“Don’s Voice” is a heartwarming look at the true story of Don and Lorraine Moir, a farm family debilitated by amyotrophic lateral sclerosis (ALS). Don and Lorraine married in 1989. Six years and three children later, Don was diagnosed with the progressive neurodegenerative disease also known as “Lou Gehrig’s disease.” Week by week, Don lost more of his motor-neurological functions. Then on May 21, 1999, Don was fitted with a ventilator. He hasn’t spoken since.
Don communicates via a letter board, a simple sheet of paper with the alphabet divided into quadrants. Letter-by-letter, word-by-word, the disease has forced Don to communicate silently through others for over a decade.
After hearing Not Impossible Founder Mick Ebeling on the radio, Lorraine contacted Not Impossible to help create a digital solution for her husband. The Not Impossible team, led by volunteer Javed Gangjee, utilized its know-how, the HP x360 Convertible PC and SpeakYourMind Foundationsoftware to develop a simple interface that replicated Don’s paper letter board. Don was now able to access a new world of technology and communication for the first time since being diagnosed.
Through this simple technology, Don independently wrote a love letter to his wife and was able to audibly say “I love you, Lorraine” for the first time in 15 years (video above).
“We hope ‘Don’s Voice’ will inspire and remind others to tell their loved ones they love them and to use the amazing technology at our disposal to connect with each other rather than disconnect,” Ebeling says. “In the midst of busy schedules and the madness of everyday life — sometimes you just need a reminder to #VoiceYourLove to those you care about most.”
This Valentines Day, use your tech to #VoiceYourLove. #bendtherules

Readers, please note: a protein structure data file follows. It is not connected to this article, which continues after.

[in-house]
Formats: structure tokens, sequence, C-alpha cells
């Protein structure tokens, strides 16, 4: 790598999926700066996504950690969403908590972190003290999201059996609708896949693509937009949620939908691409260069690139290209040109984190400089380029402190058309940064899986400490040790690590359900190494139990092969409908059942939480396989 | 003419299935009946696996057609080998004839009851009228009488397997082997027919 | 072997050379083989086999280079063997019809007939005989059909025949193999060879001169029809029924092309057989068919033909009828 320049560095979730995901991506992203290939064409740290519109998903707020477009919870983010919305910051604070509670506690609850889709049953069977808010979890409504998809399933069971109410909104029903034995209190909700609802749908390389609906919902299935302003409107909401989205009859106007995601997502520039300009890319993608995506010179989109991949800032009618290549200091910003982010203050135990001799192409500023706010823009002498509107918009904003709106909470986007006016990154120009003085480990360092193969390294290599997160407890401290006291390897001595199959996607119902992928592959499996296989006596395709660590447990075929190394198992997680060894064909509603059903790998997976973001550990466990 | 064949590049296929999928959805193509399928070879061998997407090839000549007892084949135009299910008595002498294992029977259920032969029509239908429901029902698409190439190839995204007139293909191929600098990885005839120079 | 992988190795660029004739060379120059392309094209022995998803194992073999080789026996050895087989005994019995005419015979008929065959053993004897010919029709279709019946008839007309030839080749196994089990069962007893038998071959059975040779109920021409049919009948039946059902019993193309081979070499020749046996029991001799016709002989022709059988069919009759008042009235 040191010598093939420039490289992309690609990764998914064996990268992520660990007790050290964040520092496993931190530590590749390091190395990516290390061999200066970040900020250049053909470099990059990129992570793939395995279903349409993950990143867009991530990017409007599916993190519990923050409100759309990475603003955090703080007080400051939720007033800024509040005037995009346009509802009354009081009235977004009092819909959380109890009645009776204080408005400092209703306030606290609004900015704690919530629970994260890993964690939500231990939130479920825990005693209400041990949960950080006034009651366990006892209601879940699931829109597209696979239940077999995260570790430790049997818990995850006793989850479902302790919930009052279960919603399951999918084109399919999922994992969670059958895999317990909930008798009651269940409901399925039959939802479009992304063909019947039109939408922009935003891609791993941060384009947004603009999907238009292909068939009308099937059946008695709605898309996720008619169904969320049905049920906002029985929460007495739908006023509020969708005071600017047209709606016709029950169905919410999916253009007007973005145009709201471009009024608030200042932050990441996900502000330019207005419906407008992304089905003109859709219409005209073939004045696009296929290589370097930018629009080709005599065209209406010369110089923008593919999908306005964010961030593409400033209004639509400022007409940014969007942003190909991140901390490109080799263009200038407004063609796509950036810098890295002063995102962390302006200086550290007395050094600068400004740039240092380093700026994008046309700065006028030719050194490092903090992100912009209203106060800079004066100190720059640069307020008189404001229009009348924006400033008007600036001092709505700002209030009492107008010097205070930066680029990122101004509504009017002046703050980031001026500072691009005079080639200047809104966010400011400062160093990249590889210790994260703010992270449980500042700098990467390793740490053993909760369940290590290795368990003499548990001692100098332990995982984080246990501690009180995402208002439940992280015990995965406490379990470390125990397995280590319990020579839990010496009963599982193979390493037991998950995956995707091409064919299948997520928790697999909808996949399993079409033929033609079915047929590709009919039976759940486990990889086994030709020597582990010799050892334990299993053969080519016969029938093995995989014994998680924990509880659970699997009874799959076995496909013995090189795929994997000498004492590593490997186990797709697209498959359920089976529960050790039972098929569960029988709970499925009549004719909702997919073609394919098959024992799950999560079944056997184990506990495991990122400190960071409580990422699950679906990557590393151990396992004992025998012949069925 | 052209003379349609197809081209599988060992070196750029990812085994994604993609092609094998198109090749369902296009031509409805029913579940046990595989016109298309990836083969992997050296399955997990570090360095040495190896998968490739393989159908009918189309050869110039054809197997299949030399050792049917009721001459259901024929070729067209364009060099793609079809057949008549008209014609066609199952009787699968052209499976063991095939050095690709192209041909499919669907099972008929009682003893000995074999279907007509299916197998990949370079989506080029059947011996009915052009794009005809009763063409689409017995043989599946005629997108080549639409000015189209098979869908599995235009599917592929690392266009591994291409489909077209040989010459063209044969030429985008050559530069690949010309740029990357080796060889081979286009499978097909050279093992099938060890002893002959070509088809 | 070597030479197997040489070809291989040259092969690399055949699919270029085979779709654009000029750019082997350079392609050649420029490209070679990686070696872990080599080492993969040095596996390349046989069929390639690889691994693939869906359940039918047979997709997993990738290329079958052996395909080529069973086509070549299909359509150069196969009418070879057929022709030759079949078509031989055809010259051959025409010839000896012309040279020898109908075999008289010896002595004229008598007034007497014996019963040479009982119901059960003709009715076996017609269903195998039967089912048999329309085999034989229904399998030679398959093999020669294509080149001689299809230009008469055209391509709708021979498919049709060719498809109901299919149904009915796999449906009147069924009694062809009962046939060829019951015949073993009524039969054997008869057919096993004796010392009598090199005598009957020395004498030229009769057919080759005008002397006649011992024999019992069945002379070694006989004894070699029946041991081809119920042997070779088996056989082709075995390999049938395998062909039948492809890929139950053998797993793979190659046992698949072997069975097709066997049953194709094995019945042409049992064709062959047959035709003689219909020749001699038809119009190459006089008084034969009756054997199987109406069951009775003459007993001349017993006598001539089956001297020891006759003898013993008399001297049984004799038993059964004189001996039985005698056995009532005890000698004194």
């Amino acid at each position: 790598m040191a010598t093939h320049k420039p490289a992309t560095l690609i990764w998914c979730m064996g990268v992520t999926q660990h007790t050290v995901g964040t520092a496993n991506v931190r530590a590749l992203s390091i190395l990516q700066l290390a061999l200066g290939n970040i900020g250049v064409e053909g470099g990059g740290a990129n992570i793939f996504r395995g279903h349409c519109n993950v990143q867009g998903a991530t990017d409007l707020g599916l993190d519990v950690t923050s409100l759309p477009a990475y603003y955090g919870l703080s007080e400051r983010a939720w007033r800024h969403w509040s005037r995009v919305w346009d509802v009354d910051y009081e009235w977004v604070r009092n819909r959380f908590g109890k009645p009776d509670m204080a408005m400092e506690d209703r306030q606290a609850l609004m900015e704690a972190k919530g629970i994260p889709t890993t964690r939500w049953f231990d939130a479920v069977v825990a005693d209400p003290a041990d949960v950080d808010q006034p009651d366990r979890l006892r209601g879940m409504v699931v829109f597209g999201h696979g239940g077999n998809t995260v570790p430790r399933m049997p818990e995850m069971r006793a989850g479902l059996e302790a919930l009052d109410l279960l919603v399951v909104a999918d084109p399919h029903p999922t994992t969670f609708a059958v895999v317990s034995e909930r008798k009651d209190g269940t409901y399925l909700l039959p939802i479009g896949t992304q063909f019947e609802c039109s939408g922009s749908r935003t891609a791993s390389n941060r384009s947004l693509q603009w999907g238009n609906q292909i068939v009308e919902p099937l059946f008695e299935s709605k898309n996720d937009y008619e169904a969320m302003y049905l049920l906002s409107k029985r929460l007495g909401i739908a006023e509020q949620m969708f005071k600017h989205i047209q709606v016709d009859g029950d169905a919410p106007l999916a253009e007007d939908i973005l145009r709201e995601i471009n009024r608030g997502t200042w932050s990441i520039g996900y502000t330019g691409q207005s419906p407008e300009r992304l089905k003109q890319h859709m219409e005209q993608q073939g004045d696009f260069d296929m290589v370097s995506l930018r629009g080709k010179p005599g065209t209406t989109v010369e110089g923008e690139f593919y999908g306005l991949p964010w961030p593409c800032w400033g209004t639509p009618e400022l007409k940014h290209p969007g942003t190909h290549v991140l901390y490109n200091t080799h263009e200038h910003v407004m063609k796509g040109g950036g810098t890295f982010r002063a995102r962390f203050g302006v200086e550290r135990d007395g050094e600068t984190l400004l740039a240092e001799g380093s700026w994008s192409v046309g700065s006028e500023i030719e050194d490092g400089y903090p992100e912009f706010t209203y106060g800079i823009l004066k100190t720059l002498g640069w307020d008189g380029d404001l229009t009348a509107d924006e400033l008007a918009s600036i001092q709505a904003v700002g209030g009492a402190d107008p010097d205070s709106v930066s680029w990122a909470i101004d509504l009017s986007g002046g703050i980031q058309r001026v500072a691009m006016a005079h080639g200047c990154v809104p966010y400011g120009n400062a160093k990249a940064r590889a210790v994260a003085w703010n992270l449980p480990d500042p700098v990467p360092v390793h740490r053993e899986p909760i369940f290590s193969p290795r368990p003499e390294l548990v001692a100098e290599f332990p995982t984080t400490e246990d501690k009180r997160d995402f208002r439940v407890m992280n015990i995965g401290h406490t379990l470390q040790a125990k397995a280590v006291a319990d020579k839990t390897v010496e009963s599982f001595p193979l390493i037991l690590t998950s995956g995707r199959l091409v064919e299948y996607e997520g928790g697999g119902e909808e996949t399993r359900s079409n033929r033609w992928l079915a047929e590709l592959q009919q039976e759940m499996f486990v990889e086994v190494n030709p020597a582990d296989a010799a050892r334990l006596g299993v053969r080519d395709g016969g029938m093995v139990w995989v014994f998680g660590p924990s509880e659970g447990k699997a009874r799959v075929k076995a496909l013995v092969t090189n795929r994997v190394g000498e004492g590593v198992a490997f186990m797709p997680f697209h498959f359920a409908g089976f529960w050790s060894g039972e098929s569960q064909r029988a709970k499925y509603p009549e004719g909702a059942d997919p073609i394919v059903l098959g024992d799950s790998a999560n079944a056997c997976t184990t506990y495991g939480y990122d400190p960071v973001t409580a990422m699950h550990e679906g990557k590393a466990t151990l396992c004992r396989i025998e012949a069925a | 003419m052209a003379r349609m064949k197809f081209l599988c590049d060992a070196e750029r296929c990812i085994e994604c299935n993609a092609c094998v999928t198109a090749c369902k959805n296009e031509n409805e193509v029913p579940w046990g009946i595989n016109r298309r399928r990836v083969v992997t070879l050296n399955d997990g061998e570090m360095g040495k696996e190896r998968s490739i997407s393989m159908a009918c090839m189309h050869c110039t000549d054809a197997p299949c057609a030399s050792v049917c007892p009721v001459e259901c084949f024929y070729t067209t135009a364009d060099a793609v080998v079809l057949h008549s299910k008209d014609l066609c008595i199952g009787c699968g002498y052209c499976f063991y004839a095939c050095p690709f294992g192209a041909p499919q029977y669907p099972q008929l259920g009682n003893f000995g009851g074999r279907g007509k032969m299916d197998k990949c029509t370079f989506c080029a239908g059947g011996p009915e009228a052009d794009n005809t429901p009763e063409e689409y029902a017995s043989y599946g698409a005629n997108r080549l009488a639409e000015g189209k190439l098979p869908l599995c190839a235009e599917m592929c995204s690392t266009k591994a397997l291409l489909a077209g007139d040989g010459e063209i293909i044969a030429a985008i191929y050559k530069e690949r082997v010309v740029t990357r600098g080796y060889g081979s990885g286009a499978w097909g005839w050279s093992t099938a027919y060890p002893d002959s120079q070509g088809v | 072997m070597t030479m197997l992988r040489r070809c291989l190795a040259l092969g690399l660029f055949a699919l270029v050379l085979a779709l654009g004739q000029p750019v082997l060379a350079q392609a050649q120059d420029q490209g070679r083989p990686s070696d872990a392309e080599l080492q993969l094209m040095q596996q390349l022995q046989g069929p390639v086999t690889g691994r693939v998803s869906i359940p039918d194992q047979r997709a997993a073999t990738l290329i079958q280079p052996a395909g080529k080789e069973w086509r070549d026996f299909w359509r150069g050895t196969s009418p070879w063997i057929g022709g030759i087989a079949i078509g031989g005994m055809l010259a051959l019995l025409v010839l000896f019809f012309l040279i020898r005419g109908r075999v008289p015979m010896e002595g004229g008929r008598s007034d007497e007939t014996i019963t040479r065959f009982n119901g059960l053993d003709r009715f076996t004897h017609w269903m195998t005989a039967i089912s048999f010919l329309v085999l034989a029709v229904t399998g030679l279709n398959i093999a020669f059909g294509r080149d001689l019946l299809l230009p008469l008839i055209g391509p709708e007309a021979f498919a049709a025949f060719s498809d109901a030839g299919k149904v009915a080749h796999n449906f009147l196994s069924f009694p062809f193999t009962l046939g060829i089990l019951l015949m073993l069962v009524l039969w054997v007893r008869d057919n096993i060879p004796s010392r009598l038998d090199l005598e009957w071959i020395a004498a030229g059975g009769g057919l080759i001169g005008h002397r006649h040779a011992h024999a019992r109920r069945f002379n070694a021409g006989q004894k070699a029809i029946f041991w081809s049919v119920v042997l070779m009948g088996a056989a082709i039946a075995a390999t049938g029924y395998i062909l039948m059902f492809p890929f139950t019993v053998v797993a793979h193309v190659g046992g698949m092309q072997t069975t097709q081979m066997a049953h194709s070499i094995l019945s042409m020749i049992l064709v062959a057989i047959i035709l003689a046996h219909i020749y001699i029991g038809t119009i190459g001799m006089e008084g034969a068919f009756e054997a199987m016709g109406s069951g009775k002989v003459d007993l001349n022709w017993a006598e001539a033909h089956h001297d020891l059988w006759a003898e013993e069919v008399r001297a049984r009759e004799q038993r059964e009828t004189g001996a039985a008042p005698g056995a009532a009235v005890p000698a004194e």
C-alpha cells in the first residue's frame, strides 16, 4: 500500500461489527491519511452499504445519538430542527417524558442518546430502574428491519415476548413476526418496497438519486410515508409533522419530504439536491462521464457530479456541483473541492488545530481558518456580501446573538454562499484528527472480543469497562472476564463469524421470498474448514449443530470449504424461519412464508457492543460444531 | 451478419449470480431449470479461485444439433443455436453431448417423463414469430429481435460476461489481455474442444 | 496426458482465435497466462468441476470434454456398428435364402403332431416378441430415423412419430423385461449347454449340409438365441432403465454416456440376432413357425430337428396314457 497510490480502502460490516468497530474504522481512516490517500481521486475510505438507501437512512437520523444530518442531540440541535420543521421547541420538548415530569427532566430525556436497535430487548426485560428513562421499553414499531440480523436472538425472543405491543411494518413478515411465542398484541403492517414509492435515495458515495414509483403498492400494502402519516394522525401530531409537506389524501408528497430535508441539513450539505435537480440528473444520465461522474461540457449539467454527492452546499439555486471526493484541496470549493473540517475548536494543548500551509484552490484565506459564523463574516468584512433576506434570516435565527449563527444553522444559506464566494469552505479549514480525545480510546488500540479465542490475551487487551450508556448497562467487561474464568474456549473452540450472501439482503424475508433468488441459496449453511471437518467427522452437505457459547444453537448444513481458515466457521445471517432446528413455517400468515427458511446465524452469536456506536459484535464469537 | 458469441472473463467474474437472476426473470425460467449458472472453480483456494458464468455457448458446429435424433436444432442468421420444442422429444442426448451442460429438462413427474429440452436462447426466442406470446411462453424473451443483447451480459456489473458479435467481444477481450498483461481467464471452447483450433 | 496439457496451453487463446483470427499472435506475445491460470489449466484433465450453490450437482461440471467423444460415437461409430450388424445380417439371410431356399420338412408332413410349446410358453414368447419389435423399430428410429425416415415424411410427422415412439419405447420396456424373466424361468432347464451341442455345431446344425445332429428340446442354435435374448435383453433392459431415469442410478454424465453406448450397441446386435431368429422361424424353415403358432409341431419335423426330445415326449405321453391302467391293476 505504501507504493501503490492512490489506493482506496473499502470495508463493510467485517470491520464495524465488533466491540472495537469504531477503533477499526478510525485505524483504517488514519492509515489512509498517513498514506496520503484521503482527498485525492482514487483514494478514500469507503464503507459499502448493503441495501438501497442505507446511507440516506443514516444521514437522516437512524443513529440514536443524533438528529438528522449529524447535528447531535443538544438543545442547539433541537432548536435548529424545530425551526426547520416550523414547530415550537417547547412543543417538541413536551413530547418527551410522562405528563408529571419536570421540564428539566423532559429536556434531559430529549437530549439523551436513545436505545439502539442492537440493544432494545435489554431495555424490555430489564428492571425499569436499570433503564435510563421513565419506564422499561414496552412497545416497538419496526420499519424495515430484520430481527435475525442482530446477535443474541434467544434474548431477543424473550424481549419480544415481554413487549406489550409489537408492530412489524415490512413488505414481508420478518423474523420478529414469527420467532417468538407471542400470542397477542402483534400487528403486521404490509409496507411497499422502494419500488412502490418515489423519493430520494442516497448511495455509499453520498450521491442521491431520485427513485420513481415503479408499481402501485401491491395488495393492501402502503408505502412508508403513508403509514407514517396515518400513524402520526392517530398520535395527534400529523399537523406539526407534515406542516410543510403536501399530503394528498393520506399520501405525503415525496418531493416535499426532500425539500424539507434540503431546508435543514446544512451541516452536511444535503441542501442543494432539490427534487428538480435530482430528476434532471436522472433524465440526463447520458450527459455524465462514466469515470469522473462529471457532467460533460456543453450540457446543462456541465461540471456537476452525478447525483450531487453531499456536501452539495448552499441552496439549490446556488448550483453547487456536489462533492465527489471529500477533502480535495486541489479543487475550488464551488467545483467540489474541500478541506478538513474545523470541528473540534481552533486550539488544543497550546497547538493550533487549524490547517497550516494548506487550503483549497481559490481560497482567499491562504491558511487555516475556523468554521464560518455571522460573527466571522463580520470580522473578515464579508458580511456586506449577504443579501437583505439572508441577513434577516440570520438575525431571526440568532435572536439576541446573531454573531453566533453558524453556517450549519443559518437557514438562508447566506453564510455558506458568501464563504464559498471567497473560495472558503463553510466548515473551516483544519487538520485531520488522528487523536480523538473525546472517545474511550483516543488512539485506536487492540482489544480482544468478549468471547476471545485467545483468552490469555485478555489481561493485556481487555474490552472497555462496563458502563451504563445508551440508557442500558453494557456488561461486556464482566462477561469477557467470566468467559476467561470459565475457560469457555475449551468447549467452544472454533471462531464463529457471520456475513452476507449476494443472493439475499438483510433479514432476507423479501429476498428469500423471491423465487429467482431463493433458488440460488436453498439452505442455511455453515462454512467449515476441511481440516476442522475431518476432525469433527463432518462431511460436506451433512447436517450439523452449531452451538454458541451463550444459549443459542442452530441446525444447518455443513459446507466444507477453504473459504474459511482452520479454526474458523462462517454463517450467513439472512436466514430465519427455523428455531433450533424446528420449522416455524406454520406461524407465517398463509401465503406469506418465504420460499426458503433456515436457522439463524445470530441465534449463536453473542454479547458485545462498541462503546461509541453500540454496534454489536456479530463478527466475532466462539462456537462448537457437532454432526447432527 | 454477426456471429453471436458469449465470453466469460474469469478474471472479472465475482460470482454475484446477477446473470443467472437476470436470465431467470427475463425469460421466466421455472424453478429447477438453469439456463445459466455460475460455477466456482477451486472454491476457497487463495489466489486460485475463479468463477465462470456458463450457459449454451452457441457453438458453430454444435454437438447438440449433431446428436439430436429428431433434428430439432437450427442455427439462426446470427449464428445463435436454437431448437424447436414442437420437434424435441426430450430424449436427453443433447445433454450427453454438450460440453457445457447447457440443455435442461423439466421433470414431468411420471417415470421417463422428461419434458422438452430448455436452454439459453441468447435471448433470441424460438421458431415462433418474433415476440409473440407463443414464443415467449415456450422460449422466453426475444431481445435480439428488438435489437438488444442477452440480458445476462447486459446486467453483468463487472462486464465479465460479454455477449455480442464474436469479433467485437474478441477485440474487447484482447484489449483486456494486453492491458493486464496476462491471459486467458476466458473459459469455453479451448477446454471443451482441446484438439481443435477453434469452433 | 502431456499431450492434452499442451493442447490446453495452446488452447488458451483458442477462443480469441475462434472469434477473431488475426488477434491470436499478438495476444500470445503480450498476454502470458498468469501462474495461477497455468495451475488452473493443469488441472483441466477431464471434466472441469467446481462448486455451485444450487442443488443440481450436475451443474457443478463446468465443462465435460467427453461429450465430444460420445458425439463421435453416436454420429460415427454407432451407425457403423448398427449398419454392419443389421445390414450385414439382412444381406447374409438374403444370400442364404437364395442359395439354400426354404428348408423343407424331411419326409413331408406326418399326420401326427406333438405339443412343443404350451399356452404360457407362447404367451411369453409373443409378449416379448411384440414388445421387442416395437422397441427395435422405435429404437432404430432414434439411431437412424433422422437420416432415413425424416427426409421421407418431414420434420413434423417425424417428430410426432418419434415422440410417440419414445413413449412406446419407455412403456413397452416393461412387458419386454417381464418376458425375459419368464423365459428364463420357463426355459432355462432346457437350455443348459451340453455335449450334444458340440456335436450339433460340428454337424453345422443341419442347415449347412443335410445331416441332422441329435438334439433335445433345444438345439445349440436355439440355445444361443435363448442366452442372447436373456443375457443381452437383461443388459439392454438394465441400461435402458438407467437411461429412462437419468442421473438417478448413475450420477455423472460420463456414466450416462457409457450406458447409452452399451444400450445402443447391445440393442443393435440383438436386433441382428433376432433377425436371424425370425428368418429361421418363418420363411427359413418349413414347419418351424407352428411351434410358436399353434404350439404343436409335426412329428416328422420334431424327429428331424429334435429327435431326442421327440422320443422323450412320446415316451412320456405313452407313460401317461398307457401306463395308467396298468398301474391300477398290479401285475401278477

Words are overrated. At The Mighty, we know there are so many ways to express yourself without speaking. We wanted to know how your children and loved ones say “I love you” nonverbally, so we asked our readers to share some of their stories.
Here’s what you had to say:
1. “He used to take my face in his hands and put his head on mine and stare right into my eyes. His eyes said it all.” — Kate Sytsma
2. “She drops her head on my shoulder and holds for a few seconds. Then pops up, looks at me and smiles. I know exactly what she is saying.” — Christine Aguirrie Wingfield
3. “She plays peek-a-boo with me with her precious blankie, and when she covers my face with it, she leans in and touches her head to mine with the blanket between us.” — Melissa Cote
5. “When I’m not feeling well he always sits next to me, on my feet or crawls onto my lap (even though he’s the same size as me). Then he sings me pretty songs, just like I do to him. Everything he does just shows me how much he loves me. I’ve been longing to hear the words again since his last seizure seven years ago when his speech got set back again. But I think his actions speak louder than any words. His eyes and smile light up even my worst days.” — Cristin Nesius
6. “I was crying the other day after a frustrating, rough tantrum afternoon. She climbed in my lap, put her arms around my neck and patted my cheeks with sweet toddler hands.” — Shannon Rudolph White